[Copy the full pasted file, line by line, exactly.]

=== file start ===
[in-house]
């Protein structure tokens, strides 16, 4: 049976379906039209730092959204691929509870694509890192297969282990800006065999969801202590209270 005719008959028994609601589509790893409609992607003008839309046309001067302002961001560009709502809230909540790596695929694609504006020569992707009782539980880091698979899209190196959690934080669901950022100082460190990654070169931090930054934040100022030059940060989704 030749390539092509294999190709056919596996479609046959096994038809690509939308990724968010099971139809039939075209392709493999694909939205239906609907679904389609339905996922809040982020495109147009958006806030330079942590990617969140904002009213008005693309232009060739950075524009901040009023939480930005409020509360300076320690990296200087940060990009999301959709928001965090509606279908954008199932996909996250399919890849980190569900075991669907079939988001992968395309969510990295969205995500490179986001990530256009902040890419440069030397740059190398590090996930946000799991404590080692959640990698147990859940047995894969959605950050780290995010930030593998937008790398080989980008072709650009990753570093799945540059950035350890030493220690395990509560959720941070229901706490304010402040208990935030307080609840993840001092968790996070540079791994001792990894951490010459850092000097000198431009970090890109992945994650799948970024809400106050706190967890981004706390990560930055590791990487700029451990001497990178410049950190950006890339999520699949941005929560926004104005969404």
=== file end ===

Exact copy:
[in-house]
């Protein structure tokens, strides 16, 4: 049976379906039209730092959204691929509870694509890192297969282990800006065999969801202590209270 005719008959028994609601589509790893409609992607003008839309046309001067302002961001560009709502809230909540790596695929694609504006020569992707009782539980880091698979899209190196959690934080669901950022100082460190990654070169931090930054934040100022030059940060989704 030749390539092509294999190709056919596996479609046959096994038809690509939308990724968010099971139809039939075209392709493999694909939205239906609907679904389609339905996922809040982020495109147009958006806030330079942590990617969140904002009213008005693309232009060739950075524009901040009023939480930005409020509360300076320690990296200087940060990009999301959709928001965090509606279908954008199932996909996250399919890849980190569900075991669907079939988001992968395309969510990295969205995500490179986001990530256009902040890419440069030397740059190398590090996930946000799991404590080692959640990698147990859940047995894969959605950050780290995010930030593998937008790398080989980008072709650009990753570093799945540059950035350890030493220690395990509560959720941070229901706490304010402040208990935030307080609840993840001092968790996070540079791994001792990894951490010459850092000097000198431009970090890109992945994650799948970024809400106050706190967890981004706390990560930055590791990487700029451990001497990178410049950190950006890339999520699949941005929560926004104005969404």